Acorn Media // 2000 // 146 Minutes // Not Rated
Reviewed by Appellate Judge James A. Stewart (Retired) // December 9th, 2010
"Do I look like a murderer? Well, yes, I suppose I do in this picture."
In Doc Martin, Martin Clunes has shown a gift for making an unlikable character compelling. Before he started saving lives in Cornwall on screen, Clunes put that gift to a greater test as a rogue accused of murder in Dirty Tricks. It's based on a novel by Michael Dibdin, who, interestingly, was once a language teacher himself.
"Is this the face of a murderer?" A tabloid asks that question with a mug shot of Our Hero (Martin Clunes). Our Hero says no, and starts to explain, in flashbacks with a lot of narrative comments:
Two years earlier, he was a struggling language teacher, invited to a party at the home of the language school's accountant. At dinner, Karen, the accountant's lovely wife, played footsie with him under the table. That led to making out in the bathroom. That led to an affair and, after the death of her husband, marriage. Now she's dead, and Our Hero's looking for a way to dodge a murder rap.
Is Our Hero a murderer? I guess not, although the death of Karen's husband is filmed with an ambiguity that might make you wonder about him -- or Karen. It's enough to keep you guessing during the events to follow, giving Dirty Tricks a nervous energy that'll make you keep watching. I polished off both parts of the two-part miniseries in an evening.
Even without that nervous energy, Martin Clunes does his part to make Our Hero (that's how the unnamed protagonist is listed in the credits) watchable. You know he's a bit of a rogue right away as he peeks at a wine label he's supposed to be guessing to show off his knowledge of the grape. Clunes lets the nastiness come out gradually until you're not really surprised that he's tormenting his drunken wife, who is pregnant by another man, even as he contemplates an affair with a beautiful widow. Even so, he tells his story with a roguish charm that can elicit interest, if not sympathy. Ultimately, he turns out to be a sort of opposite of Doc Martin; instead of turning out to be a good guy underneath an awkward, unpleasant exterior, Our Hero turns out to be a moral cesspool underneath a charming surface.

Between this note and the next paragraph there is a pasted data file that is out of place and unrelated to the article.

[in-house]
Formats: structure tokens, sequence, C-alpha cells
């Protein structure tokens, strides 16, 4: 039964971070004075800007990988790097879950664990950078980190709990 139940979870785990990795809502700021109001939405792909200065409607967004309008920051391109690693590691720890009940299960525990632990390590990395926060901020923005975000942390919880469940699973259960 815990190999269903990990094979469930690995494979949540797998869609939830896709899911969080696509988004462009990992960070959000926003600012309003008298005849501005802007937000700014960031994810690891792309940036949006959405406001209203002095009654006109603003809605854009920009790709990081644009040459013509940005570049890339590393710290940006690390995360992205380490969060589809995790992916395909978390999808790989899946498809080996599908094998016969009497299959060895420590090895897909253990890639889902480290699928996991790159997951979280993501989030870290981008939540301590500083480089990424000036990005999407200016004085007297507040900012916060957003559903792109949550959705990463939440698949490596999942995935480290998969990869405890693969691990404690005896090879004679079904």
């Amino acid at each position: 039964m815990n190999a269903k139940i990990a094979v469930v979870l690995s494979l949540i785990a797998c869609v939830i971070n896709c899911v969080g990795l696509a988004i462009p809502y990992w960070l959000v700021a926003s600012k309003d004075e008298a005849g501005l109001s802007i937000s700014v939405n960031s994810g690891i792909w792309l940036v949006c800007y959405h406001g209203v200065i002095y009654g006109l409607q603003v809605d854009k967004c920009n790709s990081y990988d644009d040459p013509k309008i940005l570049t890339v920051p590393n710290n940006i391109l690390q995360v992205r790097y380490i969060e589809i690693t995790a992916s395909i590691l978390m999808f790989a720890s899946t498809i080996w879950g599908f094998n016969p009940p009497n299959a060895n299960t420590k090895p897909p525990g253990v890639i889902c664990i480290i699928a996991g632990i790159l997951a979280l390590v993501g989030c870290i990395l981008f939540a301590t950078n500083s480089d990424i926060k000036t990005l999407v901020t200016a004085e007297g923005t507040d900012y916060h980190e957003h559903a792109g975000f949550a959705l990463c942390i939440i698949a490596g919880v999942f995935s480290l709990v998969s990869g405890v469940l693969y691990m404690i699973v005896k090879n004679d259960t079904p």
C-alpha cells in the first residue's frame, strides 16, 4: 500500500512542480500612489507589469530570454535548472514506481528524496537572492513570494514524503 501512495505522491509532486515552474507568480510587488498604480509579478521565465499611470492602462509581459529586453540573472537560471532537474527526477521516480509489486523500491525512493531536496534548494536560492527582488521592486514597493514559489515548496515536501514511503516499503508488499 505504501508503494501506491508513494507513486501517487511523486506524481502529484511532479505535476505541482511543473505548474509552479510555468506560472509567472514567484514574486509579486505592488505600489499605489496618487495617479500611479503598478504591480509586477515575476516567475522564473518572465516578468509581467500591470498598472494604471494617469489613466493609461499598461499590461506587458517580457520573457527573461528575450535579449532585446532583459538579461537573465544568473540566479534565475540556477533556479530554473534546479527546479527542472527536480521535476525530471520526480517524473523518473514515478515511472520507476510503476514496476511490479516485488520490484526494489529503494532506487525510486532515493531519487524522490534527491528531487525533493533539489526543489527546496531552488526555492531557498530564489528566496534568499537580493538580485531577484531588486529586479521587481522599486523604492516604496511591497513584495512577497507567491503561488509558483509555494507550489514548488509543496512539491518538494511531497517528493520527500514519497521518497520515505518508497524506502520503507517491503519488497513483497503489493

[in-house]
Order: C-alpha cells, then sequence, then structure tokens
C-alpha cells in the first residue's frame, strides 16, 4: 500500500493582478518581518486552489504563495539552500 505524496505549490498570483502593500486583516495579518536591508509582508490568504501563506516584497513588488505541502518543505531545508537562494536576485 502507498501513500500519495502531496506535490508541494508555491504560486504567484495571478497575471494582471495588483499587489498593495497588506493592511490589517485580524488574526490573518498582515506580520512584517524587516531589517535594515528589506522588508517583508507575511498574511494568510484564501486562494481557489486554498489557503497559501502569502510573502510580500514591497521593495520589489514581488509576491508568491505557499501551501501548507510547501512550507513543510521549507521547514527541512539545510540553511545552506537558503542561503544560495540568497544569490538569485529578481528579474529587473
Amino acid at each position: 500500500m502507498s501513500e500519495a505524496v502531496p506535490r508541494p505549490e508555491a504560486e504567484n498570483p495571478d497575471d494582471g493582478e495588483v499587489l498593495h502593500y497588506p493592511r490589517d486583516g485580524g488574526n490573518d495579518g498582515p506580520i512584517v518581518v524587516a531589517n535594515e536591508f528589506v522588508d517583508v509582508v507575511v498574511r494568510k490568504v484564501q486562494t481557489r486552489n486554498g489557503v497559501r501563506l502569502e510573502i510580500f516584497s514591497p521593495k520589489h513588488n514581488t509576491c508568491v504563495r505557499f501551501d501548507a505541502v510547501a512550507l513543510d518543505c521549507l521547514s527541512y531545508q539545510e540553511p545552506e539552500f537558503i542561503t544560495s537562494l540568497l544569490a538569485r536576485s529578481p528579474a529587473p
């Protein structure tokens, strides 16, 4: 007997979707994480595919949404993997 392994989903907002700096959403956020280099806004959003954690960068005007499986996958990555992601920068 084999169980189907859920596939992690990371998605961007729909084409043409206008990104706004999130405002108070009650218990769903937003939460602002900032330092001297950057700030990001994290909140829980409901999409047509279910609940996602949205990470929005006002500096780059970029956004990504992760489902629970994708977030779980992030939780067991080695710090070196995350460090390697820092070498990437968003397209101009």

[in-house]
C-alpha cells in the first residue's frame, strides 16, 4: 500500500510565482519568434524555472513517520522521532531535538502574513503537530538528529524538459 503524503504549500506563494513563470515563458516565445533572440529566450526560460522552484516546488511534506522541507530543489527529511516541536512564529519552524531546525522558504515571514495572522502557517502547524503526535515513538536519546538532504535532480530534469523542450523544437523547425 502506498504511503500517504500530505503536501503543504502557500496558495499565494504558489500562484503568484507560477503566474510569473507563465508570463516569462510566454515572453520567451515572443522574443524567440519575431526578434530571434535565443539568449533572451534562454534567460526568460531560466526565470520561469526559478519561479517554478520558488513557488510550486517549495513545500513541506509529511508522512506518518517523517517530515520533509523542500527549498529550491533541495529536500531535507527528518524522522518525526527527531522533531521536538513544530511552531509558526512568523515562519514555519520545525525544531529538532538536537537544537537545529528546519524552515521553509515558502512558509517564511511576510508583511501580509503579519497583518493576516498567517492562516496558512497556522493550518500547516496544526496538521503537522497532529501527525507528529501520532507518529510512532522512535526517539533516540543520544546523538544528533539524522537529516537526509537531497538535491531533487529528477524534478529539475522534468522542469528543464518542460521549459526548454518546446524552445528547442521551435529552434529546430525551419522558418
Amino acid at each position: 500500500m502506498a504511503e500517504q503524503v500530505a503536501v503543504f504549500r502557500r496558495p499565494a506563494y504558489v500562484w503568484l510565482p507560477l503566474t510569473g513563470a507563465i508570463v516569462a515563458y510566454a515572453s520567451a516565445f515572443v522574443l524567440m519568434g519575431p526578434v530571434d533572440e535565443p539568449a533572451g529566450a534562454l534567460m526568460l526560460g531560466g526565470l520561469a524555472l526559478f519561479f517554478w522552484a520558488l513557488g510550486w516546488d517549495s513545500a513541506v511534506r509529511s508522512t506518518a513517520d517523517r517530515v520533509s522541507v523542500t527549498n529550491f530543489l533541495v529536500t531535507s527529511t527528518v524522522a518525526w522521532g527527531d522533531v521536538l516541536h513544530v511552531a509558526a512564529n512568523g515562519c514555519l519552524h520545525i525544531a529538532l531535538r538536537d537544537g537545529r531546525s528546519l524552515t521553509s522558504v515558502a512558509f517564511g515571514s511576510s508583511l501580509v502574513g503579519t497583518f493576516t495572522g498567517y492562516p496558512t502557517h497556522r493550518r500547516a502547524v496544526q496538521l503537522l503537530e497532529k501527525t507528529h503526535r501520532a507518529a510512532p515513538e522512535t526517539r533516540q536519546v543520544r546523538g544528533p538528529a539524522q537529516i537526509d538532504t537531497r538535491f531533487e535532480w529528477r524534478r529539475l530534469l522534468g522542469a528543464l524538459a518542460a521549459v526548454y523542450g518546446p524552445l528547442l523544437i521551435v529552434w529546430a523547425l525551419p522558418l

The first part of Dirty Tricks lets Clunes build the character of the roguish antihero; the second part tears him down, as he takes drastic, farcical action. Audiences will soon anticipate his downfall as Our Hero deals with the prodding of a police detective (James Bolam, The Beiderbecke Connection).
There's nothing spectacular about the presentation, but the video looks good and the jaunty score, perfect for a comic thriller, comes across well. There's a text bio of the late Michael Dibdin, who created Italian detective Aurelio Zen.
The success of Dirty Tricks pretty much rests on Martin Clunes' shoulders. The rest of the cast, including character actor James Bolam, are just chess pieces in Clunes' tour-de-force. If you don't like Clunes -- and his performances are an acquired taste -- you won't like Dirty Tricks.
Fans of Doc Martin should check this one out. The thriller gets a bit predictable toward the end, but Martin Clunes makes his onscreen wickedness something you've got to see.
Not guilty, but a definite pleasure.
Review content copyright © 2010 James A. Stewart; Site layout and review format copyright © 1998 - 2016 HipClick Designs LLC
Scales of Justice
Studio: Acorn Media
* 1.78:1 Anamorphic
* Dolby Digital 2.0 Stereo (English)
* English (SDH)
Running Time: 146 Minutes
Release Year: 2000
MPAA Rating: Not Rated